In late February, I began researching the best places to go shed antler hunting in Michigan and how to acquire the permits (if necessary) to do so. I called up the Michigan Department of Natural Resources (DNR) in order to get some information. In response, I was told that the DNR could not recommend any locations as the activity is illegal. I wondered how that could be possible, given that I had seen so many hunting shows with segments on shed antler hunting in Michigan. Were they all unwittingly taking part in an illegal activity? I thought that couldn’t be the case and so I inquired further.

After making a few contacts, it turned out that the the language of statute 324.4010 of the Natural Resources and Environmental Protection Act (P.A. 451) was not clearly written, leading to some misinterpretation of the law. The department will be correcting an ambiguity in the text to make sure everybody at the DNR and across the state is on the same page. And so I’m writing this for you dear reader, so that you are an informed citizen out in the field.


Shed antler hunting is the scavenging for antlers that have naturally fallen off a deer. This happens naturally as early as February until about March or April, depending upon the animal and altitude of its habitat. Antlers then grow back over the course of the spring, summer and into fall.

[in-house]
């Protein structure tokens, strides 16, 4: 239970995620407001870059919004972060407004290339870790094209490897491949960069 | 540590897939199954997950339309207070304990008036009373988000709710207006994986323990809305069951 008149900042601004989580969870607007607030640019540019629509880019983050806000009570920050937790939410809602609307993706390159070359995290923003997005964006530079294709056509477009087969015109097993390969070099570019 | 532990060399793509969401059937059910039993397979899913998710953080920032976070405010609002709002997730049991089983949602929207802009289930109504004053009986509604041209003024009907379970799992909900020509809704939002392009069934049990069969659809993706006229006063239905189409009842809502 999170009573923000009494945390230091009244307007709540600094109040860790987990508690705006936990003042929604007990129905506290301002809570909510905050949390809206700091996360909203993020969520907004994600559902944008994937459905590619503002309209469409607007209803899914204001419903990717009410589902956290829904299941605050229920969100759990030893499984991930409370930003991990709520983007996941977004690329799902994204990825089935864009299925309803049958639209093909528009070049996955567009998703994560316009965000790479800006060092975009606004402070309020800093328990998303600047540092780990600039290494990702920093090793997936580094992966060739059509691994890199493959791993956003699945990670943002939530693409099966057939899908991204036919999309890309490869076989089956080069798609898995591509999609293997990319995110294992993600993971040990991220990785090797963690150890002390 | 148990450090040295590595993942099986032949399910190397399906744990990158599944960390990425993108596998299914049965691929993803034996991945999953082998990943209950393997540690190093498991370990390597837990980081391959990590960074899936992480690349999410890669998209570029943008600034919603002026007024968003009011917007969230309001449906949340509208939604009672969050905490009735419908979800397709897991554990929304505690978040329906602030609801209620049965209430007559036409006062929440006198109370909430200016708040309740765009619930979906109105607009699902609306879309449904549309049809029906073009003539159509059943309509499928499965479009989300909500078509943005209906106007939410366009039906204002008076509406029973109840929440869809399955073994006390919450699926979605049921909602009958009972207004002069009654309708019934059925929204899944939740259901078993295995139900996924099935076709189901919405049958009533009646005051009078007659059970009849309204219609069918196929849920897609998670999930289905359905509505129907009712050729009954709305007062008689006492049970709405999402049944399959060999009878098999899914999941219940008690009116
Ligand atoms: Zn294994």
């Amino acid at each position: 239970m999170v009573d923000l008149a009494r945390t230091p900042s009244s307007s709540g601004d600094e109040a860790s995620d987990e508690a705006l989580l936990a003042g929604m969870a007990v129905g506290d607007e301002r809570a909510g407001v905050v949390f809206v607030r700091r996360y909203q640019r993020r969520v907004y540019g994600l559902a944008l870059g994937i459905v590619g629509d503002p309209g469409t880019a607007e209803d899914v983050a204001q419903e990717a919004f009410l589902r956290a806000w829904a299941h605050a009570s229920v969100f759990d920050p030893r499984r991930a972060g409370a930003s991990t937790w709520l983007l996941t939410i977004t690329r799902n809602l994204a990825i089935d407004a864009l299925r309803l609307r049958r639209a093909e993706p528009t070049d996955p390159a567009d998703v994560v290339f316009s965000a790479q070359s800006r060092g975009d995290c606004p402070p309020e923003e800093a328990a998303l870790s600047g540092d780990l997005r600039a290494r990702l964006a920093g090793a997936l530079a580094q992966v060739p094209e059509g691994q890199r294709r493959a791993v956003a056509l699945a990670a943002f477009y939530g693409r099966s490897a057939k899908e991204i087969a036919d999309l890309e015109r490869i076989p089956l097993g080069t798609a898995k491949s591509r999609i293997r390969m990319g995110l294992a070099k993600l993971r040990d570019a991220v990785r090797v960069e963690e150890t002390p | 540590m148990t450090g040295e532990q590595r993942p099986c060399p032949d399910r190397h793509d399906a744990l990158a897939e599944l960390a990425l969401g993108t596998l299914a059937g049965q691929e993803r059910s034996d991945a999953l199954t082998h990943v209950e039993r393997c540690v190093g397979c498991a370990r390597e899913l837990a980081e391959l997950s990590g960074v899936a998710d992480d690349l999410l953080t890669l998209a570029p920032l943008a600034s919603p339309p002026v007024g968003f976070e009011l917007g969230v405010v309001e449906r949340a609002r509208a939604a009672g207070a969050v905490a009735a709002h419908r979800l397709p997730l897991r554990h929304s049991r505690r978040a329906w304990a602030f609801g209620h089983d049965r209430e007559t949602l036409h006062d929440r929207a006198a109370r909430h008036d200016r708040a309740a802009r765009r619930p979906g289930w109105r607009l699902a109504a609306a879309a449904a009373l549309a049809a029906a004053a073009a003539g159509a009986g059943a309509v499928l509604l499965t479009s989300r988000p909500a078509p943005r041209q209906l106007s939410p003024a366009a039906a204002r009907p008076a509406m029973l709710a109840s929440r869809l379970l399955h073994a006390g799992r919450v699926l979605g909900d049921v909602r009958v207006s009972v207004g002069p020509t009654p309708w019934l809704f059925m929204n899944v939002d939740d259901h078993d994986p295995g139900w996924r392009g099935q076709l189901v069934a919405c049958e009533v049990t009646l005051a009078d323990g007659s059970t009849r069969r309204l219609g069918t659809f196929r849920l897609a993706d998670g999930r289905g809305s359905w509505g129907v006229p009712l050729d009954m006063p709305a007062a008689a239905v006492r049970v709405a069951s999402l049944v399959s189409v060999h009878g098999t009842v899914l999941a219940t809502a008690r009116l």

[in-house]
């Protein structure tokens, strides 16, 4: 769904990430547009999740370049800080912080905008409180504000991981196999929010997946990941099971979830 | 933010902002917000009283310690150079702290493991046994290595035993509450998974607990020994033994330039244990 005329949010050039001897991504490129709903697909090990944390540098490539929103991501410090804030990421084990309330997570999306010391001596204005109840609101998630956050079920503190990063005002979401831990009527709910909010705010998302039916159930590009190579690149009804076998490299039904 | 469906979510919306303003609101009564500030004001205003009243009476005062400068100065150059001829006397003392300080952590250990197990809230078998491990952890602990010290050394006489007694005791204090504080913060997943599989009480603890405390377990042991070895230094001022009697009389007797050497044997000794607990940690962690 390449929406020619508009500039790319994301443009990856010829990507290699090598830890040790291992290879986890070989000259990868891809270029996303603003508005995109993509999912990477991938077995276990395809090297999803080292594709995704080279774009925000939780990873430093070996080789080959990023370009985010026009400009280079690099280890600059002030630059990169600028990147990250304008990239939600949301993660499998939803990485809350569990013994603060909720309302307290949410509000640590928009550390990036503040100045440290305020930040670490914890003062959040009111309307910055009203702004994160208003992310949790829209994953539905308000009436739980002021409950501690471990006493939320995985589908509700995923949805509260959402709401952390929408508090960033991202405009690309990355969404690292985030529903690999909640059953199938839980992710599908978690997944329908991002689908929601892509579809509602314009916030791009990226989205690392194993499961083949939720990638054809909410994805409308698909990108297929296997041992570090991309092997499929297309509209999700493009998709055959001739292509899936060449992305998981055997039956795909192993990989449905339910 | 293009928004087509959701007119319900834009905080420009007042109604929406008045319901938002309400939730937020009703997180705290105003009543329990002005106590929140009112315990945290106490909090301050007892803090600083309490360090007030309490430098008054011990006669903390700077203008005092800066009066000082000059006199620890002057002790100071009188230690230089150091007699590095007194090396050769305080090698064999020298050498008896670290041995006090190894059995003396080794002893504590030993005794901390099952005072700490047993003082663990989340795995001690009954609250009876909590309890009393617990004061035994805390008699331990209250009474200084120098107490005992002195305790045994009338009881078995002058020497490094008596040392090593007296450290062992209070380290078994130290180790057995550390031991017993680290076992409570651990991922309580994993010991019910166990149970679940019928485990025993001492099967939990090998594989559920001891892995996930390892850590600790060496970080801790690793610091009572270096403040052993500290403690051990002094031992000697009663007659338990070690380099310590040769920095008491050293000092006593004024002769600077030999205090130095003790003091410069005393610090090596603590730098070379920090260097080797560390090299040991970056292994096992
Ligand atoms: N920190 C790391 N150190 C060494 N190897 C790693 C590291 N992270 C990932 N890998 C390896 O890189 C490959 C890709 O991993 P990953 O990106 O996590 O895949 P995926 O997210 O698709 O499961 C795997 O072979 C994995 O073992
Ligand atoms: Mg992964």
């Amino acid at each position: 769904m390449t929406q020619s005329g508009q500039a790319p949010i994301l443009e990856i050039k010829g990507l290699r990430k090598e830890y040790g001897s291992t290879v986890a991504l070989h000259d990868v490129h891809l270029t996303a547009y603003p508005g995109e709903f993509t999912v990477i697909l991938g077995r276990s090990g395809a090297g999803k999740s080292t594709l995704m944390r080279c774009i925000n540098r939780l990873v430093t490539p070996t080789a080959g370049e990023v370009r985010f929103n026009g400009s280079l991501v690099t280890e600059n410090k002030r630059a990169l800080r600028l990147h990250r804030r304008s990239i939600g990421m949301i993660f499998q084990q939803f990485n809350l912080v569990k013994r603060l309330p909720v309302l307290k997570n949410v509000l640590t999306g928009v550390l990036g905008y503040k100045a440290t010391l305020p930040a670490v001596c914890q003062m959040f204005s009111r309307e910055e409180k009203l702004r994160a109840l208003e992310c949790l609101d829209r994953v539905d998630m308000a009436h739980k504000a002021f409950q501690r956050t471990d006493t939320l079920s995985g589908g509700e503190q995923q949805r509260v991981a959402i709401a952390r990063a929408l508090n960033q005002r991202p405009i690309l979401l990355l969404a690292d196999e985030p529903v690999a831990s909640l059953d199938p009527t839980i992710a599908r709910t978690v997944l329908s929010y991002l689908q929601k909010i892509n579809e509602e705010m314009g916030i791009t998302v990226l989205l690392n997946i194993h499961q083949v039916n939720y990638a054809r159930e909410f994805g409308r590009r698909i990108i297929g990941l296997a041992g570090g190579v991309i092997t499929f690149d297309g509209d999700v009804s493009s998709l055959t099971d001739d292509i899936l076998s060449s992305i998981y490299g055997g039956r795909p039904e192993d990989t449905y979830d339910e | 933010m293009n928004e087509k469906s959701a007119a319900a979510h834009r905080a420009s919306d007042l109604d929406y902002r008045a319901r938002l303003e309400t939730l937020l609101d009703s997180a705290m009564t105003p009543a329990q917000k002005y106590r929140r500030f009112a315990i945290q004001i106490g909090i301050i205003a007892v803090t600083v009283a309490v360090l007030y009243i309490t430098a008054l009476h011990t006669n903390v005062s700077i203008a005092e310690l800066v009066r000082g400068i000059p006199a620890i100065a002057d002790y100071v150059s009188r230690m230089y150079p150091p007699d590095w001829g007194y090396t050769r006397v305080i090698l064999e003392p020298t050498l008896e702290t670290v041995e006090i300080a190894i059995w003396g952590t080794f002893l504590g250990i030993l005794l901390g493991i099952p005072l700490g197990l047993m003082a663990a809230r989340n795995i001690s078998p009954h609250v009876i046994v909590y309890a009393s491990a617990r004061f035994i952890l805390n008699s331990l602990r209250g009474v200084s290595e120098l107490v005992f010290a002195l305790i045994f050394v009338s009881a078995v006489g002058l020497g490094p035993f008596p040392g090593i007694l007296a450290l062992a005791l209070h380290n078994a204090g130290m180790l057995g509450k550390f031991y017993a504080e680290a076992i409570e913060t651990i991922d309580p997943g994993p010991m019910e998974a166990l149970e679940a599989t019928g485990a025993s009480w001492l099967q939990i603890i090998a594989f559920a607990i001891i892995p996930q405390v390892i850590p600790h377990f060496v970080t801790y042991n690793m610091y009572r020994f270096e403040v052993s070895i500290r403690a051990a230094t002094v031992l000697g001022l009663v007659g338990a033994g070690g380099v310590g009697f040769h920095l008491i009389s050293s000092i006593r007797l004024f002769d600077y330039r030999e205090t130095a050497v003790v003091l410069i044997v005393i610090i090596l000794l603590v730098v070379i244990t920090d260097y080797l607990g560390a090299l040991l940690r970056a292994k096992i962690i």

A close-up example of antlers that demonstrates that they were naturally shed

The language of the statute

After some time and by following up on my calls and emails, the Law Enforcement Division Chief Gary Hagler called me back with an answer to my question.

He informed me that it is not the DNR’s intent to prohibit shed antler hunting, but that the regulations as they are currently written could unintentionally lead people to believe it is not legal. To be absolutely clear, the State of Michigan currently has no law prohibiting the collection of naturally shed antlers. Furthermore, there is no permit necessary to do so.

Below is the current language of Part 401 (the Natural Resources and Environmental Protection Act) section 324. As you can see, it may be misleading at first glance. (Click for larger image)

The statute above says it is illegal to possess parts and pieces of an animal. The statute is meant to prohibit the possession of unlawfully acquired animal parts, not antlers that become detached through a natural biological process. If it is evident that the antlers have fallen off naturally, and were not sawed off, for example, then the DNR does not have a problem with that.

In an email, Hagler said “at this time, Part 401 is silent on the issue of collecting shed antlers… by letter of the law the practice is thus deemed to be illegal… the prohibition of the collection of cast antlers was not specifically intended when Section 324.40106 was written… the natural separation of the hardened antler from the pedicel does not represent a law enforcement concern and does not pose a risk to the health or welfare of the resource.”

Hagler said he and his department will be working with the Natural Resources Commission in the coming months to correct the language and make it clear to everyone at the DNR what the intent of the law is on this issue.

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